August 2, 2010 11:23 AM   Subscribe

AutomotiveFilter: Please help me diagnose this squeak in my 99 Ford F150.

This is a 1999 Ford F150 XLT 4WD with automatic transmission and the 4.2L V6 gas engine and short cab. It has only 53k miles on it. Also, I believe this vehicle was in a flood before I bought it. There's a lot of corrosion up to a certain level on the underside, and then none above that line.

About a year ago it began developing a squeak that seemed to come from right behind the cab, like it was coming up in the crack between the cab and the bed. The squeak is fairly high pitched, about 1kHz, and is definitely connected with the drivetrain:

Engine on, in park, revving engine = no squeak.

Engine off, in neutral, manually moving rear wheels = slow squeak.

Engine on, in drive, moving at a slow speed = squeak that varies with travel speed, but is too fast to be 1:1 with wheel rotation.

Okay, so I'm thinking U-joints, especially with the flood history. I try to listen to each u-joint individually with a cardboard tube as a helper rotates the rear wheels and driveshaft, but I can't pinpoint a problem joint. So I bite the bullet and remove the rear driveshaft between the transfer case and differential, and the u-joints feel fine. Silky even. Reinstalled driveshaft. Checked ATF, transfer case and differential fluid levels. All fine. So I pulled the rear axleshafts out of the differential. They're fine, riding in an oil bath from the differential like they should. Parking brakes aren't rubbing either.

Flash forward to now. The squeak is far more persistent and clearly is tied to the movement of the driveshaft. Also, it's making that clunk when you go from drive to reverse that, to me at least, screams U-Joint.

So...should I just replace the U-joints? I'll take it to a shop if I have to, but you probably can tell by now that I really like to DIY, and a set of U-Joint bearings are cheap, so I thought I'd query the hive mind.

P.S. No the current U-joints don't have a grease zerk.
posted by werkzeuger to Travel & Transportation (5 answers total)
It might be worth jacking up the rear end and having a buddy put it in drive while you listen under the truck. This may seem dangerous but it's perfectly safe if you are careful (verifying it's in 2wd doing a practice run without you under the truck...)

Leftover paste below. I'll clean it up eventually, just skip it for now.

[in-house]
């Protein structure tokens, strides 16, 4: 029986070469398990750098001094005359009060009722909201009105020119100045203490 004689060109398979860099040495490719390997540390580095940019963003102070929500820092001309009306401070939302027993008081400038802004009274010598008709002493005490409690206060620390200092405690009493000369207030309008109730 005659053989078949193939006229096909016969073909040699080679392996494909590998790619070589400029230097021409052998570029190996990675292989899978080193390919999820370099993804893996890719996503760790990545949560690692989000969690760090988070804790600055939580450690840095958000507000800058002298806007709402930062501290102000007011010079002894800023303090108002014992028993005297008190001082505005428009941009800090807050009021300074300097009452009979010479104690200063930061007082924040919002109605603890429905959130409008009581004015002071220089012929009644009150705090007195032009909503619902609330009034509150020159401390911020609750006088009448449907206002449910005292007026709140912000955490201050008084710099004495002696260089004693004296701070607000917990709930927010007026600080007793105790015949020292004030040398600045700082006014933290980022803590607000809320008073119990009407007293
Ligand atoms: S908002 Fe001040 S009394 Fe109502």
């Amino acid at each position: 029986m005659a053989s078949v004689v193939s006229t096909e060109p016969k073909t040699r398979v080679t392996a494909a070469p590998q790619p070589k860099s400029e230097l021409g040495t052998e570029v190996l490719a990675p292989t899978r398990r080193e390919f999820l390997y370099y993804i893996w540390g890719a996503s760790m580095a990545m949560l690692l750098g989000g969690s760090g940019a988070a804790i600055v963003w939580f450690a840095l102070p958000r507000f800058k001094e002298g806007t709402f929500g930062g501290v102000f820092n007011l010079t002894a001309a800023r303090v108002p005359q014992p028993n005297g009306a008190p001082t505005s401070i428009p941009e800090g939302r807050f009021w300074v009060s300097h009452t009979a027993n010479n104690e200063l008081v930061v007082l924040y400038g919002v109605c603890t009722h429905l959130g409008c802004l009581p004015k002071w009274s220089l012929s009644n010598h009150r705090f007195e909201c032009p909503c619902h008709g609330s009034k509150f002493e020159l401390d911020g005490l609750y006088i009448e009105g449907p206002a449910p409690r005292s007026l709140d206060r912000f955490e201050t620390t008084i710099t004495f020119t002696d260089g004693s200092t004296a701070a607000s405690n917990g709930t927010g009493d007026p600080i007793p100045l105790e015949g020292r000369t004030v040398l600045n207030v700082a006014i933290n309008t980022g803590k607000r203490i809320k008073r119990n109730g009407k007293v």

FWIW- I would just replace the U-joints anyway. It's about $60 for both of them...
posted by WhiteWhale at 11:38 AM on August 2, 2010

Are you sure it's not the brake wear sensor? If the rear pads and rotors on that truck are old, there's a chance that you're getting a frequency that's greater than 1:1 because the rotor has more than one high-spot that's contacting the sensor. They're not worn to the point that the sensor is squealing constantly, but if the rotors have a lot of lateral run-out, they might be clipping the sensor more than once per revolution. Do you ever feel a faint pulsation or pushback in the brake pedal?

Sounds like you're being systematic in your assessment of the noise, but if the squeak isn't coming from the joints, then it has to be coming from elsewhere.
I also recommend jacking up the rear and having a responsible friend put the car in Drive while you listen.
posted by Jon-o at 1:00 PM on August 2, 2010

Maybe the slip spline in the drive shaft? I'm betting u joints. make sure the new ones have grease fittings.
posted by patnok at 1:39 PM on August 2, 2010

I'm guessing it is going to be some kind of thrust washer/bearing or input/output bushing/bearing in the transmission to transfer case area.

Other things to try: put the transfer case into low gear and see if that changes anything. If the squeak is on (or before) the input side of the transfer case, it will change. If it's on (or after) the output side, it won't.

Is it a manual transfer case? Does it have a neutral sort of thing? I forget if they do or not. That might help.

Is there a driveshaft between the transfer case and the transmission? Maybe pop that out and see what's what...?

Good luck!
posted by gjc at 6:14 PM on August 2, 2010

Final update from the OP:
About six months after asking this question I figured it out, mostly by a close reading of truck enthusiast forums. This truck has a short wheelbase, the result of a short bed combined with a non-extended cab. The short wheelbase means the driveshaft angle between transfer case and differential is too extreme for standard U-joints. Instead, a combination of U-joints and a constant-velocity joint is used. The CV joint was the squeak culprit here. It's basically a metal ball that rotates on-axis on needle bearings similar to a U-joint. The job was a DIY pain-in-the-ass but doable. Parts were available online from driveshaft specialty vendors. Hope this helps someone!
posted by restless_nomad at 5:42 PM on June 9, 2013

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